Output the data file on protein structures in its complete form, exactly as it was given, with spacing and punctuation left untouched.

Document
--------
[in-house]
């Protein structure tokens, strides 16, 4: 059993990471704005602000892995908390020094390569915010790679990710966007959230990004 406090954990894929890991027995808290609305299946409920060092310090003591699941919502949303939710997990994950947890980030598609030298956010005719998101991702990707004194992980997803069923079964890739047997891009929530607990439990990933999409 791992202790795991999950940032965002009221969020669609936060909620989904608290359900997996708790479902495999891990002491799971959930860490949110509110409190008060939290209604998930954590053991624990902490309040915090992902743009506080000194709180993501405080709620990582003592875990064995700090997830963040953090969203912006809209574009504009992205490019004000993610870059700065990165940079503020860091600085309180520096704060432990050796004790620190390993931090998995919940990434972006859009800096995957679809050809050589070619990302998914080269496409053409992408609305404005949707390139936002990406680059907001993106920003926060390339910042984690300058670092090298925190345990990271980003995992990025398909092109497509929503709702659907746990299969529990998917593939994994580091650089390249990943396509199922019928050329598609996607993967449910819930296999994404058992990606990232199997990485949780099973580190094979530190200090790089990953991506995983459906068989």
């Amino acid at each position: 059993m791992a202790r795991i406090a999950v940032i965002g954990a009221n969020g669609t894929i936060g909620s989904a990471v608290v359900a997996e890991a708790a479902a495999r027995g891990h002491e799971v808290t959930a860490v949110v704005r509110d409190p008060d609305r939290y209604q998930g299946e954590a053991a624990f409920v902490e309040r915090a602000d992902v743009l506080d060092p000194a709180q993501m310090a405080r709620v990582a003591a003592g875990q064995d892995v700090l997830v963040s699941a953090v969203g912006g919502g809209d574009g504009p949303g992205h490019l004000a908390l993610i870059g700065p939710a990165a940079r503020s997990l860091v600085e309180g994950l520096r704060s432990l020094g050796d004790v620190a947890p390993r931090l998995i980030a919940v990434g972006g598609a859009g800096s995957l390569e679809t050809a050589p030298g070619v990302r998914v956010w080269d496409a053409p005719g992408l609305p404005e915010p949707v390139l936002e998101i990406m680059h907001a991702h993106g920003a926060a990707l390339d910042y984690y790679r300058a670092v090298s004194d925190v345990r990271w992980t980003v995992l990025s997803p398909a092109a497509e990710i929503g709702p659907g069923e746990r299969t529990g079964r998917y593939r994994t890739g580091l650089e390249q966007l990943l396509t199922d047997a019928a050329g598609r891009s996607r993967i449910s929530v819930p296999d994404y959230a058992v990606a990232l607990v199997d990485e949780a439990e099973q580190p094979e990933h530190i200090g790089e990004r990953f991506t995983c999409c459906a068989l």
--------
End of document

[in-house]
């Protein structure tokens, strides 16, 4: 059993990471704005602000892995908390020094390569915010790679990710966007959230990004 406090954990894929890991027995808290609305299946409920060092310090003591699941919502949303939710997990994950947890980030598609030298956010005719998101991702990707004194992980997803069923079964890739047997891009929530607990439990990933999409 791992202790795991999950940032965002009221969020669609936060909620989904608290359900997996708790479902495999891990002491799971959930860490949110509110409190008060939290209604998930954590053991624990902490309040915090992902743009506080000194709180993501405080709620990582003592875990064995700090997830963040953090969203912006809209574009504009992205490019004000993610870059700065990165940079503020860091600085309180520096704060432990050796004790620190390993931090998995919940990434972006859009800096995957679809050809050589070619990302998914080269496409053409992408609305404005949707390139936002990406680059907001993106920003926060390339910042984690300058670092090298925190345990990271980003995992990025398909092109497509929503709702659907746990299969529990998917593939994994580091650089390249990943396509199922019928050329598609996607993967449910819930296999994404058992990606990232199997990485949780099973580190094979530190200090790089990953991506995983459906068989």
């Amino acid at each position: 059993m791992a202790r795991i406090a999950v940032i965002g954990a009221n969020g669609t894929i936060g909620s989904a990471v608290v359900a997996e890991a708790a479902a495999r027995g891990h002491e799971v808290t959930a860490v949110v704005r509110d409190p008060d609305r939290y209604q998930g299946e954590a053991a624990f409920v902490e309040r915090a602000d992902v743009l506080d060092p000194a709180q993501m310090a405080r709620v990582a003591a003592g875990q064995d892995v700090l997830v963040s699941a953090v969203g912006g919502g809209d574009g504009p949303g992205h490019l004000a908390l993610i870059g700065p939710a990165a940079r503020s997990l860091v600085e309180g994950l520096r704060s432990l020094g050796d004790v620190a947890p390993r931090l998995i980030a919940v990434g972006g598609a859009g800096s995957l390569e679809t050809a050589p030298g070619v990302r998914v956010w080269d496409a053409p005719g992408l609305p404005e915010p949707v390139l936002e998101i990406m680059h907001a991702h993106g920003a926060a990707l390339d910042y984690y790679r300058a670092v090298s004194d925190v345990r990271w992980t980003v995992l990025s997803p398909a092109a497509e990710i929503g709702p659907g069923e746990r299969t529990g079964r998917y593939r994994t890739g580091l650089e390249q966007l990943l396509t199922d047997a019928a050329g598609r891009s996607r993967i449910s929530v819930p296999d994404y959230a058992v990606a990232l607990v199997d990485e949780a439990e099973q580190p094979e990933h530190i200090g790089e990004r990953f991506t995983c999409c459906a068989l």